Beginning from January 2, 2012, millions of Nigerians, especially the youth, thronged the streets to take part in nationwide strikes and protests in response to the Nigerian government's withdrawal of subsidies on Premium Motor Spirit (petrol) on January 1, 2012. Overnight, fuel pump prices monumentally leaped from $1.70 per gallon (45 cents per liter) to at least $3.50 per gallon (94 cents per liter). The costs of food and transportation also doubled in a country where the majority of the population lives in abjectly poor conditions.
Under the auspices of the powerful protests, dubbed "Occupy Nigeria", Nigerians were not just expressing anger and outrage at the astronomical increase in goods and services and soaring hardship the subsidy cuts have propelled, but seized the opportunity to vigorously challenge official impunity, corruption, and profligacy by the government and political leaders. Many believed that the cutting petro-subsidies at a period when the country was already facing growing youth unemployment, rising insecurity, ethnic tensions and violent schisms that have a religious undertone, was ill-timed.
The Nigerian police, and other security personnel, were extremely violent and brutal in effecting their anti-protest operations – maiming, injuring and killing victims. The protests, which were generally peaceful, assumed frighteningly alarming dimensions when the government security operatives clamp down started on unarmed protesters, using excessive force, teargas canisters and lethal weapons to quell what they termed as violent riots. In many cases, security agents actively connived with state governments to unleash terror on citizens, in an effort to either intimidate or entirely prevent peaceful gatherings and assemblies protesting against the subsidy cuts.
Human rights atrocities soared. About 20 persons died in different parts of the country; scores received life-threatening injuries, while over 500 were arrested and cramped in detention centers across the federation, without any formal charges preferred against them. Majority of the casualties were aged between 18 – 35 years. At the back of these cold, impersonal statistics are the heart-wrenching experiences of blood-and-flesh people in intricate circumstances that involved “torture, terrorization, extra-judicial killings, loss of jobs, businesses, and properties, as well as of limb, liberty, loved ones, and life itself, among other gross violations of human rights.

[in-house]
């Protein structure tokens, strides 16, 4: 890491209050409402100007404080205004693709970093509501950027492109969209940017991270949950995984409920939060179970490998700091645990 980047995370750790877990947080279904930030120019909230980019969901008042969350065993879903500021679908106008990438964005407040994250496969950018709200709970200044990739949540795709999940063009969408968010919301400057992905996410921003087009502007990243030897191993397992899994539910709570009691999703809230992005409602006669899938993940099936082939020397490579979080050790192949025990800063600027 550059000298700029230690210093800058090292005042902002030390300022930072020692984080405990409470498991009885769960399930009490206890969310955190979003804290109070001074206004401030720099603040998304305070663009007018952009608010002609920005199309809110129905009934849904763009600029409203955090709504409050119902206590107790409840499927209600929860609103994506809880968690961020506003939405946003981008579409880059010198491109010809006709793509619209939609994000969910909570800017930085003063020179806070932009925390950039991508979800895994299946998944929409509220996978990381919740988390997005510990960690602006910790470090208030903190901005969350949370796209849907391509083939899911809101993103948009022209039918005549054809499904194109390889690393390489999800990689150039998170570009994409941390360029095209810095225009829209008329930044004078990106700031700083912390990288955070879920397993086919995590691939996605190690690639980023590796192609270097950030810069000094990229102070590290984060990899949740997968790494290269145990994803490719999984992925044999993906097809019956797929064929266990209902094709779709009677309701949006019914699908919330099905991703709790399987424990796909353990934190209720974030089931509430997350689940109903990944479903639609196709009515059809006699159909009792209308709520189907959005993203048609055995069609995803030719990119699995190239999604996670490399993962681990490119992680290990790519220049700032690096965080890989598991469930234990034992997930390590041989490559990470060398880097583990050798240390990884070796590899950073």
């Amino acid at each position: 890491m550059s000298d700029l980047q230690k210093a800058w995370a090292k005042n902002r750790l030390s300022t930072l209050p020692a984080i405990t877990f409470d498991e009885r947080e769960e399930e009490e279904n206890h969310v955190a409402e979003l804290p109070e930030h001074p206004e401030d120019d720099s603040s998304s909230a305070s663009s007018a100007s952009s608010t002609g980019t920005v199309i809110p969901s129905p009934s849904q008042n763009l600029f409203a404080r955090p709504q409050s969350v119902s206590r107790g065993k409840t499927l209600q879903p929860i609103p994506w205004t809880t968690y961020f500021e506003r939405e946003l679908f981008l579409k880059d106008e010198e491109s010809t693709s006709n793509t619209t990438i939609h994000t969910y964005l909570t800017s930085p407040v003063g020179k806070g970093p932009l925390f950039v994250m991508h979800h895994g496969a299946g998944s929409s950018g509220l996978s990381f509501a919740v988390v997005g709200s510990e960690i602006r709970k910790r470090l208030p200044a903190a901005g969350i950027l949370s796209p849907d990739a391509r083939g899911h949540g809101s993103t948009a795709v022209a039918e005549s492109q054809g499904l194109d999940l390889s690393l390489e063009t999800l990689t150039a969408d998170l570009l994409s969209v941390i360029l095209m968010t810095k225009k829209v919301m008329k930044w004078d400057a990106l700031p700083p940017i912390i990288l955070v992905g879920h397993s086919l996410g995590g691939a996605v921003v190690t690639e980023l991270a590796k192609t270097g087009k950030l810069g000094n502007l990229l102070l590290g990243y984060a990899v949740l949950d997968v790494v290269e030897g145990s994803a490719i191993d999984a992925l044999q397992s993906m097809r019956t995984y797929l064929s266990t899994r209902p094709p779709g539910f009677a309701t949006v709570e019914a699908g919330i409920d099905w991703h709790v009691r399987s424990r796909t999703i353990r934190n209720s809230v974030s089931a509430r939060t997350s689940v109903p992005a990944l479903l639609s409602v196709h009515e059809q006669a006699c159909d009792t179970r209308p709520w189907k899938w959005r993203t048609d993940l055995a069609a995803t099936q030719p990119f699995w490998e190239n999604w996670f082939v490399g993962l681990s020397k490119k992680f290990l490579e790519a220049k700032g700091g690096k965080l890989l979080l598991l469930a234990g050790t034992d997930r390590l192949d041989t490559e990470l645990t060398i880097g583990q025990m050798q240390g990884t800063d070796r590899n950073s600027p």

This study aims to examine the disproportionate targeting of young persons with extreme violence and extra-judicial killings by government security agents during the “Occupy Nigeria” protests. It started by documenting the most important facts about what happened; but these facts are either already well-known or easily available to interested persons. Therefore, this study goes beyond the facts to identify and discuss their social, legal and human rights implications, complementing the necessary discussion around the identification of strategies for improving the dwindling expectations that the government would faithfully respect its obligations under the international human rights treaties that the country has ratified